The Tomatometer rating – based on the published opinions of hundreds of film and television critics – is a trusted measurement of movie and TV programming quality for millions of moviegoers. It represents the percentage of professional critic reviews that are positive for a given film or television show.
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The Tomatometer is 60% or higher.
The Tomatometer is 59% or lower.
Movies and TV shows are Certified Fresh with a steady Tomatometer of 75% or higher after a set amount of reviews (80 for wide-release movies, 40 for limited-release movies, 20 for TV shows), including 5 reviews from Top Critics.
Percentage of users who rate a movie or TV show positively.
One way to get through the long, agonizing experience of "Maudie" is to convince yourself it's a comedy. The spectacle of the actors flailing in a vacuum makes this possible, but intermittently, so the relief comes only in bursts.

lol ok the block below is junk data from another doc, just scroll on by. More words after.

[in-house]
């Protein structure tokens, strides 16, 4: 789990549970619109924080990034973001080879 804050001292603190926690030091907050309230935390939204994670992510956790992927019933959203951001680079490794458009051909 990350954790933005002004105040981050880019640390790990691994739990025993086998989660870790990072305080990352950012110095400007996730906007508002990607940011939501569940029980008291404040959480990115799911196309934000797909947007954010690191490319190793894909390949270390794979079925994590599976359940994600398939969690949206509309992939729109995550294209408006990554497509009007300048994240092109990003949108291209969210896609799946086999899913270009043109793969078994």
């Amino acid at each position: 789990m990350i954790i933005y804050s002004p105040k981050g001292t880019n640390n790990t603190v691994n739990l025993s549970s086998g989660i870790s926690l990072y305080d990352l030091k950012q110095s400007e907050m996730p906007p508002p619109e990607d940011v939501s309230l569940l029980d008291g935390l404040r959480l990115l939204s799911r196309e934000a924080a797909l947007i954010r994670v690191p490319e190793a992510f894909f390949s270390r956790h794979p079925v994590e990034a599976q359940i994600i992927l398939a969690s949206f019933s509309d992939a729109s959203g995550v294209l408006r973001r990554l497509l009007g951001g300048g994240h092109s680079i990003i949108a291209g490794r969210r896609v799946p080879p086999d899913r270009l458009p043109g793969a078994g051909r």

"Maudie" shouldn't sugarcoat those hardships by presenting Everett as anything better than he was. In a way, the film acts much as her brush did, bringing color to parts of Maudie's life where it may not have actually existed.
There's much to appreciate in Maudie, especially if you're a fan of odd-pair love stories, but don't expect to learn much about what drives folk artists to create or what makes a woman pelted by life's lemons squeeze them into lemonade.
The film, if observed too closely, is not quite to scale here and slightly out of kilter there, but who cares? Art isn't science. It doesn't have answers. It doesn't have to have the answers. Not when it's beautiful.